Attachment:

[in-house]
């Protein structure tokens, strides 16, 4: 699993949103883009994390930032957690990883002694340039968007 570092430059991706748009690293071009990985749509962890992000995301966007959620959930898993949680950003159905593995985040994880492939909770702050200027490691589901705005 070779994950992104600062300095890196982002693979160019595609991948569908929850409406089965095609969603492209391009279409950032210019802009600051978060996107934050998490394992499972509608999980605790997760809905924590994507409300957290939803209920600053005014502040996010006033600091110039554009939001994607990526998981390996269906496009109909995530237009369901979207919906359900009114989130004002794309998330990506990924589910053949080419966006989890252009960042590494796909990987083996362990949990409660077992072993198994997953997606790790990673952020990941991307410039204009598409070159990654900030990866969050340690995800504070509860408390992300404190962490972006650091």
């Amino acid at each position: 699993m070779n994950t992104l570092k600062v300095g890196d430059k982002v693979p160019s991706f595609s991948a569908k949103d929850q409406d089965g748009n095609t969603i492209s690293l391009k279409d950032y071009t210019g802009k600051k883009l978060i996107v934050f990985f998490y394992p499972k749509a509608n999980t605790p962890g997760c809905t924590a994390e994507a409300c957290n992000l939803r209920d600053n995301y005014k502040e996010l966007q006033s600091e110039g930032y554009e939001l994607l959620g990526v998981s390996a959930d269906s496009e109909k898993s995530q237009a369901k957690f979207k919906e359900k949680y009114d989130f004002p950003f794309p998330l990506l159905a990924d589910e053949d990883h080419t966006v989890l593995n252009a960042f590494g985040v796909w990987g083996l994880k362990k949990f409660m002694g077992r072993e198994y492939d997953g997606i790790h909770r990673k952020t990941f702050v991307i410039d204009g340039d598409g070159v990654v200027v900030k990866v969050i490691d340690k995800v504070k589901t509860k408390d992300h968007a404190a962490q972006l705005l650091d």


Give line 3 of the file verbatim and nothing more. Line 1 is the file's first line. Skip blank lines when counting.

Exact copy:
């Amino acid at each position: 699993m070779n994950t992104l570092k600062v300095g890196d430059k982002v693979p160019s991706f595609s991948a569908k949103d929850q409406d089965g748009n095609t969603i492209s690293l391009k279409d950032y071009t210019g802009k600051k883009l978060i996107v934050f990985f998490y394992p499972k749509a509608n999980t605790p962890g997760c809905t924590a994390e994507a409300c957290n992000l939803r209920d600053n995301y005014k502040e996010l966007q006033s600091e110039g930032y554009e939001l994607l959620g990526v998981s390996a959930d269906s496009e109909k898993s995530q237009a369901k957690f979207k919906e359900k949680y009114d989130f004002p950003f794309p998330l990506l159905a990924d589910e053949d990883h080419t966006v989890l593995n252009a960042f590494g985040v796909w990987g083996l994880k362990k949990f409660m002694g077992r072993e198994y492939d997953g997606i790790h909770r990673k952020t990941f702050v991307i410039d204009g340039d598409g070159v990654v200027v900030k990866v969050i490691d340690k995800v504070k589901t509860k408390d992300h968007a404190a962490q972006l705005l650091d």